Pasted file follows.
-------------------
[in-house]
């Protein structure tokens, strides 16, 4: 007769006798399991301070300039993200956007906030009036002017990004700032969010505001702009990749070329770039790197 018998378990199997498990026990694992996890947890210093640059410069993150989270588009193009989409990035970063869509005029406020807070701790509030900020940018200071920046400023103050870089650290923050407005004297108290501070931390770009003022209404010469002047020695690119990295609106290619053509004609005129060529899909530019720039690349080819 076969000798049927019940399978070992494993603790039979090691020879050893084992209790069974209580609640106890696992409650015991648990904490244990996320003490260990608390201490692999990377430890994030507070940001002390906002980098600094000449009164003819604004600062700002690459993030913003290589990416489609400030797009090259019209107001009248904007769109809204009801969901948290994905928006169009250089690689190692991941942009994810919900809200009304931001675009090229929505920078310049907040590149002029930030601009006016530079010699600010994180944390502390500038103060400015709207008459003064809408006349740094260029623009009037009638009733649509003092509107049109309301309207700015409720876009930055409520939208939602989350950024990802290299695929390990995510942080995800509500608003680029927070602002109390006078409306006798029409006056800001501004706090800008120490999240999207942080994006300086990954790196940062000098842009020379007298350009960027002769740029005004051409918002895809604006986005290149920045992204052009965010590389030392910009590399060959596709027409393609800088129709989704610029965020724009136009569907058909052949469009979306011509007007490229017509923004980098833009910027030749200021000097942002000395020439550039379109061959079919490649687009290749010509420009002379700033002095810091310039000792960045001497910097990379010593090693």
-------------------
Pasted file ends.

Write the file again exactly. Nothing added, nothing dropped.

[in-house]
């Protein structure tokens, strides 16, 4: 007769006798399991301070300039993200956007906030009036002017990004700032969010505001702009990749070329770039790197 018998378990199997498990026990694992996890947890210093640059410069993150989270588009193009989409990035970063869509005029406020807070701790509030900020940018200071920046400023103050870089650290923050407005004297108290501070931390770009003022209404010469002047020695690119990295609106290619053509004609005129060529899909530019720039690349080819 076969000798049927019940399978070992494993603790039979090691020879050893084992209790069974209580609640106890696992409650015991648990904490244990996320003490260990608390201490692999990377430890994030507070940001002390906002980098600094000449009164003819604004600062700002690459993030913003290589990416489609400030797009090259019209107001009248904007769109809204009801969901948290994905928006169009250089690689190692991941942009994810919900809200009304931001675009090229929505920078310049907040590149002029930030601009006016530079010699600010994180944390502390500038103060400015709207008459003064809408006349740094260029623009009037009638009733649509003092509107049109309301309207700015409720876009930055409520939208939602989350950024990802290299695929390990995510942080995800509500608003680029927070602002109390006078409306006798029409006056800001501004706090800008120490999240999207942080994006300086990954790196940062000098842009020379007298350009960027002769740029005004051409918002895809604006986005290149920045992204052009965010590389030392910009590399060959596709027409393609800088129709989704610029965020724009136009569907058909052949469009979306011509007007490229017509923004980098833009910027030749200021000097942002000395020439550039379109061959079919490649687009290749010509420009002379700033002095810091310039000792960045001497910097990379010593090693």